The Little Stranger is about conflict and waste; I never wanted its effect to be tidy. No other novel of mine has inspired such a range of responses in its audience and that’s been a fascinating experience…
The Little Stranger was our third book club discussion and the first time any of us had encountered the author, Sarah Waters. Described by the publisher as a ‘ghost story’ this theme formed the basis of our discussions. All of us were in agreement that it wasn’t a ghost story, in fact some eagle-eyed book club members even noted that in the acknowledgement section of the book, where the author denotes several books on poltergeist as her research for the novel. It is in fact the breakdown of the aristocracy and the deterioration of the house that forms the basis of the book; what happens thereon is almost treated as a side story.
The book centres around four main characters; Dr Faraday, Mrs Ayres, Caroline and Roderick. Dr Faraday was considered by most of the members as quite a weak character and very dismissive. We concluded that his love affair was with the house and not any individual that lived there. Mrs Ayre was deemed as an interesting character. In the first instance you gain the impression of a sweet old lady, coming to terms with the fact that she is having to sell off part of the land in order to repair the crumbling house in which she lives, but then as the novel progresses you begin to gain a different perspective as she openly admits to never having loved her other two children (only conceived under advice that it’s best to get over the death of one child with the birth of another) and in fact Roderick openly admits to the Doctor about a childhood incident that has stayed with him since, where he was ill-treated by his Mother.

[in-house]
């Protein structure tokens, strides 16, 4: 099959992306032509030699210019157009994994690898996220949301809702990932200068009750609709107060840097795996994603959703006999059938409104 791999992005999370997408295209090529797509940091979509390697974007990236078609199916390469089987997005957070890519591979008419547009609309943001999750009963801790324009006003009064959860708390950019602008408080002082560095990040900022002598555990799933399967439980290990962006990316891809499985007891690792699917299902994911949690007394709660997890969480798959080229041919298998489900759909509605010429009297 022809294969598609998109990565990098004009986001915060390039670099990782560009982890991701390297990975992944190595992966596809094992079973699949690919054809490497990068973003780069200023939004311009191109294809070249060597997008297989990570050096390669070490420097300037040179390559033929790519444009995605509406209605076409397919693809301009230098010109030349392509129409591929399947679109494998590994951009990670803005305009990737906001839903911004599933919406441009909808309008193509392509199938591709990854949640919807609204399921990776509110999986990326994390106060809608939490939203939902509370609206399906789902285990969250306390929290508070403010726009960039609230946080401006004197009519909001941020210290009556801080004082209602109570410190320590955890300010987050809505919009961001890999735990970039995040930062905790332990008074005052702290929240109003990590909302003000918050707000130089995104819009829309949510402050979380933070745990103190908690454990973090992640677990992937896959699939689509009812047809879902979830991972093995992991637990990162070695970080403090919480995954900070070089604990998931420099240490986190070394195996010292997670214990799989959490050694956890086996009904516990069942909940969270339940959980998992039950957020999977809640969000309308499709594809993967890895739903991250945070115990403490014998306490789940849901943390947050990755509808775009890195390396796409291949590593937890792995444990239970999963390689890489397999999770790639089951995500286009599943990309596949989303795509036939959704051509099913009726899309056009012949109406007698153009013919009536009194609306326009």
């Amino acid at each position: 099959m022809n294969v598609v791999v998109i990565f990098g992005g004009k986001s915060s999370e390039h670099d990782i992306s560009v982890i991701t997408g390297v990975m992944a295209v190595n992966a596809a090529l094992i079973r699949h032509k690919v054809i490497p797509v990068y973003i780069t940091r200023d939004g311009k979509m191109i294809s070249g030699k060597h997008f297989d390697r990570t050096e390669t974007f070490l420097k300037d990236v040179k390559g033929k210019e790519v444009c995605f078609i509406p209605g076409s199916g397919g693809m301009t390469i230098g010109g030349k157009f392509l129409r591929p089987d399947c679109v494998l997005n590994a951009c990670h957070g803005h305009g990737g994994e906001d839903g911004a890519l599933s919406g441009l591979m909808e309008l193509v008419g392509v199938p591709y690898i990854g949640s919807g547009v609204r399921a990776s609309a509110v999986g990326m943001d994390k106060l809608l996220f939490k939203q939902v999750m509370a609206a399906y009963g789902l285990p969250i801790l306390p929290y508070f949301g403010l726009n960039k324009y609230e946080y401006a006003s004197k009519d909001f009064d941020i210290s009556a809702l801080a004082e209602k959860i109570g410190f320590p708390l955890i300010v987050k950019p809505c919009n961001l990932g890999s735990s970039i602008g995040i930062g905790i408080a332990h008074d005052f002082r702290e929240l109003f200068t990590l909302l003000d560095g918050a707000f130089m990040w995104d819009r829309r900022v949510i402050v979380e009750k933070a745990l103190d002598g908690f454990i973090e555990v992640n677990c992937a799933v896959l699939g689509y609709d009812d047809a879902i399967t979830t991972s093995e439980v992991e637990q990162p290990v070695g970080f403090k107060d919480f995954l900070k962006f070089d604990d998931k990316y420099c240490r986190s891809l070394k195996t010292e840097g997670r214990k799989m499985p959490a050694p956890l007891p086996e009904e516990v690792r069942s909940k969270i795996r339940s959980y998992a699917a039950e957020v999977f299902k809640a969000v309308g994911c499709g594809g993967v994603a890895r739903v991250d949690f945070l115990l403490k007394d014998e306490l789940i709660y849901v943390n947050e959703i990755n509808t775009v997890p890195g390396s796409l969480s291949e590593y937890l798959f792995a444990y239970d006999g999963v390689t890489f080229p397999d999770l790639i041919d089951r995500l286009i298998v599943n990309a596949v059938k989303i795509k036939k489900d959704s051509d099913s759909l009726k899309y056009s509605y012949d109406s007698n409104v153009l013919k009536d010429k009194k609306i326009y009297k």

Caroline was deemed as an essential weak character, that didn’t quite know what she wanted, where as Roderick, was just beginning to form a strong role when he was moved to the hospital.
One member noted that the servant girl was quite interesting. She is the one that brings the Dr to the house in the first place and it is through her eyes that you gain an impression of what it was like to work in such an old house with such character.
Most of us felt that the ending was frustrating, not having a clear-cut ending, only leaving us to decide who Caroline meant by ‘you’ before she fell to her death. Reading the author’s interviews, it seems that she wanted the readers to be kept guessing, long after they turned the final page and I guess she got her wish.